Finally, I went the old-fashioned route and called directory assistance. I had been putting that off, because I wasn’t sure if the hotel was in New Hope or Lumberville, or where in Pennsylvania either of those towns might be. But fortunately that didn’t stump AT&T for long, and soon I was on the phone with a lovely woman at the inn who helped me book what sounds like a pretty fantastic room with exposed stone walls and a view of the Delaware River.

I mentioned to her my experience with the website, which was apparently the first she’d heard of that. She actually guffawed when she pulled up http://www.blackbassinn.com and saw the boobies. Turns out the inn’s real website is at http://www.blackbasshotel.com. Who knew?

Here’s some advice I took myself: Take a few minutes and pretend you’re a potential customer looking for your company online. Try a few variations on your company name — like the Inn and Hotel example. Hopefully, your website and phone and even address are easy to find. But if not, it would be good to know where those potential customers are ending up. Especially if it’s somewhere as colorful as the BoobTube.


Small Business Strategies: How many hours should you work?

woman clockFirst things first. Don’t buy into that myth that all entrepreneurs have to work 24/7 to make a go of it. I mean, you can if you want. But I know a whole lot of successful business owners who never did.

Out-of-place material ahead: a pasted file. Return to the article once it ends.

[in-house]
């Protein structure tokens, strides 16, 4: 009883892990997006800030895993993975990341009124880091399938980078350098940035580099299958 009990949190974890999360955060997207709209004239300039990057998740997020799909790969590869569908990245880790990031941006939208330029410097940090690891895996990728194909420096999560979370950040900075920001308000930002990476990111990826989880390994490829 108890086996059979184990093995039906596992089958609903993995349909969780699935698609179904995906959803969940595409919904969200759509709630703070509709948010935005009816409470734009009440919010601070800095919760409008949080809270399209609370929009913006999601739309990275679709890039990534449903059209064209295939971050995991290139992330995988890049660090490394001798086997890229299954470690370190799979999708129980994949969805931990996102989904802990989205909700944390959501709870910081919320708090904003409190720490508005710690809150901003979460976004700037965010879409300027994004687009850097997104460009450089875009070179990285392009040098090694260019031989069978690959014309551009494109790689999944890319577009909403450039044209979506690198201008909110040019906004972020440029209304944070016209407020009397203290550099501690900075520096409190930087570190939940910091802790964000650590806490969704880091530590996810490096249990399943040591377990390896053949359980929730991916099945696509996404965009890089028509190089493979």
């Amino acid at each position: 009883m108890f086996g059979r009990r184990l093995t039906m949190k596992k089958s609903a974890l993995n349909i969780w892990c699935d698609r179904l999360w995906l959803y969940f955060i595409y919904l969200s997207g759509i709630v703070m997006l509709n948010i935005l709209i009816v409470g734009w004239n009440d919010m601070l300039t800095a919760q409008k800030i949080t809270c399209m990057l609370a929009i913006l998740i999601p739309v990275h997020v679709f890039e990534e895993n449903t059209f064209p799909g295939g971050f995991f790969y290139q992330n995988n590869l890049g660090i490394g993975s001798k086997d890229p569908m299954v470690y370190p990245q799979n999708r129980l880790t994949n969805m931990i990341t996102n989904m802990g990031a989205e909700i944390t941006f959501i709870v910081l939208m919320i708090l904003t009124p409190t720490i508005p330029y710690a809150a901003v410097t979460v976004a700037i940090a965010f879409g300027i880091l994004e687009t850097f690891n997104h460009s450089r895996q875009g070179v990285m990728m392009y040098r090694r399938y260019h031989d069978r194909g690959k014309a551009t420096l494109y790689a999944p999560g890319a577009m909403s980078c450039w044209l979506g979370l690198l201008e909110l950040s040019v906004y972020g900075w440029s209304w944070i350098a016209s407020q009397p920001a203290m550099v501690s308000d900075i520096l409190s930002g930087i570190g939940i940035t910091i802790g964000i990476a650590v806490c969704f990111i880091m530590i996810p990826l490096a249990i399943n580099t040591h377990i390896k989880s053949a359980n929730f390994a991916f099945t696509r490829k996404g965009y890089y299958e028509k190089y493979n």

On the other hand, Timothy Ferriss may underestimate what it takes for most people. His bestselling “4-Hour Workweek” suggests that you should be able to join what he calls the new rich with less than an hour’s effort a day.

For most of us, the right-sized workweek lies somewhere in between. I’m a fan of the high tide-low tide approach. I can handle the occasional high water mark of long days for a week or two or three at a time. But only if those stretches are broken by weeks of lighter work loads and shorter hours. The more tired I get, the longer the recovery period to get me back at the top of my game. 

You have to consider what it costs the company for you to work long hours. I’m not talking about dollars so much as what it costs in terms of your ability to lead. If you work too hard for too long, you’ll find yourself depleted and exhausted. Wouldn’t it be better for the company to have you refreshed and energized? Does your company’s success depend on the hours you work or the quality of your ideas, relationships and vision?

However, running your own business requires some effort. You can’t expect your company to flourish if you don’t give it the time it needs. Up to a certain point, working hard and being intensely engaged in my work gives me even more energy. But after a few long weeks, I find myself spending more time being reactive to situations and less time proactively planning. If a workweek includes a long day or two of business travel, I know I won’t be my sharpest the next morning. The law of diminishing returns sets in, and I eventually realize I need to back off so I can come back fresh and renewed. Like the tides, it’s a cycle, and develops its own rhythm.